Health Officials To Seniors: 'Stay The Heck At Home'
The message from the Butler County General Health District and county leaders is simple: If you're over 65, "stay the heck at home."
"Butler County is about in line with the state as far as what they are seeing," says Butler County Health Commissioner Jennifer Bailer. "My parting words from me personally are: If you don't have to be out and about, please stay the heck at home. That's my plea for Butler County right now."
People over 65 and those with compromised immune systems and other health concerns are considered at higher risk for catching and having complications from COVID-19.
As of Friday morning, Butler County had 22 confirmed cases of the disease.
"That's not an all-inclusive number. We know that there are people who are positive who have ... not been tested or who have been tested and their results have not been reported to us," Bailer says.
Eight people are listed as recovered. Bailer says the recovery time period for those people was 11 to 24 days, with a median of 16 days.
Council On Aging Of Southwestern Ohio
Services such as Meals on Wheels and personal care are continuing, according to an update from Ken Wilson, vice president of program operations for Council on Aging of Southwestern Ohio. The group is contacting all seniors participating in its programs to check on them and respond to any needs.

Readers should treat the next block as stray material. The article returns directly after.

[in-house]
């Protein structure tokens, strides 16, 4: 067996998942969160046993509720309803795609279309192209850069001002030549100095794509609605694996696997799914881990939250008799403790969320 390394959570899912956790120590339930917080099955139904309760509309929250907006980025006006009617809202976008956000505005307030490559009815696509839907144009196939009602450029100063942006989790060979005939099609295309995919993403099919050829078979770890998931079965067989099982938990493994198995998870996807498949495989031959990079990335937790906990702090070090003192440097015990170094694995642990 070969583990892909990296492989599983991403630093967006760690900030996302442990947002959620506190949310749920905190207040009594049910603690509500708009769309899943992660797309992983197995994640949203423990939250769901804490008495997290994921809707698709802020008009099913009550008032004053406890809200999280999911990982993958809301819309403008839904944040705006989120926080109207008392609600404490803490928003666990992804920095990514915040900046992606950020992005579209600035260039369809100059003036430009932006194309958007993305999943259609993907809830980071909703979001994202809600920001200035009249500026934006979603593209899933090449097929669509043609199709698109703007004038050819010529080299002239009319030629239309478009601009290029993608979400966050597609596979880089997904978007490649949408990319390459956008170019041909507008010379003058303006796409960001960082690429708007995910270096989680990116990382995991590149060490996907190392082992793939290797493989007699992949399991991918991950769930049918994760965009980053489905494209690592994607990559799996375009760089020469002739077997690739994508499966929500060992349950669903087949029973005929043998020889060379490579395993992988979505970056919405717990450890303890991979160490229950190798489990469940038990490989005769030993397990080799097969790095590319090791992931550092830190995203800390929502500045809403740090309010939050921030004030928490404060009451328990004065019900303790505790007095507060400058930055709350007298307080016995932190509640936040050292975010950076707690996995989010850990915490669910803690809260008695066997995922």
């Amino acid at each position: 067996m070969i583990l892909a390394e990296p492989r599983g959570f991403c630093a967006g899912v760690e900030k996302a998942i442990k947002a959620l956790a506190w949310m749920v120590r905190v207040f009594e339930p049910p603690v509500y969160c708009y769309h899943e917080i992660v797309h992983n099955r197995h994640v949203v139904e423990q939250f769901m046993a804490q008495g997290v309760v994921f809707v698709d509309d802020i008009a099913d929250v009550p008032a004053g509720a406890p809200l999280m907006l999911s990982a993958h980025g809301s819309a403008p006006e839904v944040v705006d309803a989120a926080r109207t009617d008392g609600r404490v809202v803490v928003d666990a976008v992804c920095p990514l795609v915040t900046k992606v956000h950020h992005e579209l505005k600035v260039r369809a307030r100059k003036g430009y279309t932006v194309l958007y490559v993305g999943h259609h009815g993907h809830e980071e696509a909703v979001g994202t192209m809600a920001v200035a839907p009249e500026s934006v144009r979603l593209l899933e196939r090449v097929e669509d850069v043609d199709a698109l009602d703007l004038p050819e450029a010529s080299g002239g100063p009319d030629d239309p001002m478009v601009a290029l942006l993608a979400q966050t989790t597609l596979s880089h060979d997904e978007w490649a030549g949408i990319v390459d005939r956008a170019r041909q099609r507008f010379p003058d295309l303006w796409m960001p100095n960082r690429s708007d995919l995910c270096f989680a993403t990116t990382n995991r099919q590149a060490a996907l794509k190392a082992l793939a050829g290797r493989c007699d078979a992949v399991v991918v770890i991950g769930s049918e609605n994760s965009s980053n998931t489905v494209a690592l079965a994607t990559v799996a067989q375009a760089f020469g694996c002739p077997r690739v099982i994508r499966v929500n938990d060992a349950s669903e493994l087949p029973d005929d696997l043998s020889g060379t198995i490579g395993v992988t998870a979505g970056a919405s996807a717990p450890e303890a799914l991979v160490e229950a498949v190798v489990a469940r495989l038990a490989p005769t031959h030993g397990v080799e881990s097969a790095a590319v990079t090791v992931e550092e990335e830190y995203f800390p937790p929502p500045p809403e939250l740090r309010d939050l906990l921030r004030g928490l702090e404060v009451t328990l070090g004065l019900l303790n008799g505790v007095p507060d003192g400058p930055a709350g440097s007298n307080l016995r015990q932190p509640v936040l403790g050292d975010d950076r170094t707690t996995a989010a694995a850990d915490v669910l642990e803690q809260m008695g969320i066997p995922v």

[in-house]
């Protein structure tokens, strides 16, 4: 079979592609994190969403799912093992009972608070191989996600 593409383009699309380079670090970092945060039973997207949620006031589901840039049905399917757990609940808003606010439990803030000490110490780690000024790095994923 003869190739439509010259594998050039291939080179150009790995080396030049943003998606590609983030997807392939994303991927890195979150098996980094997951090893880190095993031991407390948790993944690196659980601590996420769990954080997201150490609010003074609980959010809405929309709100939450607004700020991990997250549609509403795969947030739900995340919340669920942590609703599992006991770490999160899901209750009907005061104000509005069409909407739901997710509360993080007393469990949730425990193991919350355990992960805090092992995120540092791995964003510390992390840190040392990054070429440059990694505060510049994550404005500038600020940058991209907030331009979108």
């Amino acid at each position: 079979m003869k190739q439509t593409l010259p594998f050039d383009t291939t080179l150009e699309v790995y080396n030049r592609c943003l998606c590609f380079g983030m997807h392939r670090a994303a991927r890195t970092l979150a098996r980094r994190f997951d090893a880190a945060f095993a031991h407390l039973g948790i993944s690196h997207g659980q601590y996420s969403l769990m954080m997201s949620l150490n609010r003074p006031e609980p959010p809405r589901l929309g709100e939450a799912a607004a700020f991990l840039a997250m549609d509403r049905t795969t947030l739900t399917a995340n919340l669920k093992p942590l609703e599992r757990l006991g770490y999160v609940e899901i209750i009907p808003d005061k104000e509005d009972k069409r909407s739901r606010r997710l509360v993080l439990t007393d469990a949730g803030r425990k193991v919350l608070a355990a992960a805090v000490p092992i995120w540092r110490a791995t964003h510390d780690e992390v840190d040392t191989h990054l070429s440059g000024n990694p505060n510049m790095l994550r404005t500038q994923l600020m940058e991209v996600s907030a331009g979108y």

In Butler County alone, that's 3,000 people, Wilson says. Care managers expect to reach everyone by April 3.
"To date, 1,508 food boxes have been delivered to seniors across Butler County," Wilson says. Those include 14 days worth of shelf-stable food items since many of the agency's clients are unable to leave their homes, or shouldn't because of their health concerns. "All current Meals on Wheels recipients will have a food box delivered to them by Monday."
He adds more older adults are reaching out to the agency - not just from Butler County - because of the pandemic. A hotline set up to take disease-related questions is experiencing high call volumes, but seniors are encouraged to call 513-721-1025 with concerns.
"People that are calling are afraid to leave their homes to get essential supplies such as food or personal care items," he says. "Some are lonely and afraid. They need someone to check on them. We are responding by organizing volunteers to match them with these seniors to provide a regular phone call to check up on them."
Council on Aging is also asking for monetary and supply donations. Since phone lines are jammed, the council is asking volunteers and donors seek information out on their website. They say seniors are running out of these items:
- Toilet paper
- Hand sanitizer
- Bar soap
- Liquid soap
- Antibacterial wipes
- Denture care items
- Lysol spray
- Dish detergent
- Laundry detergent
- Cat and dog food
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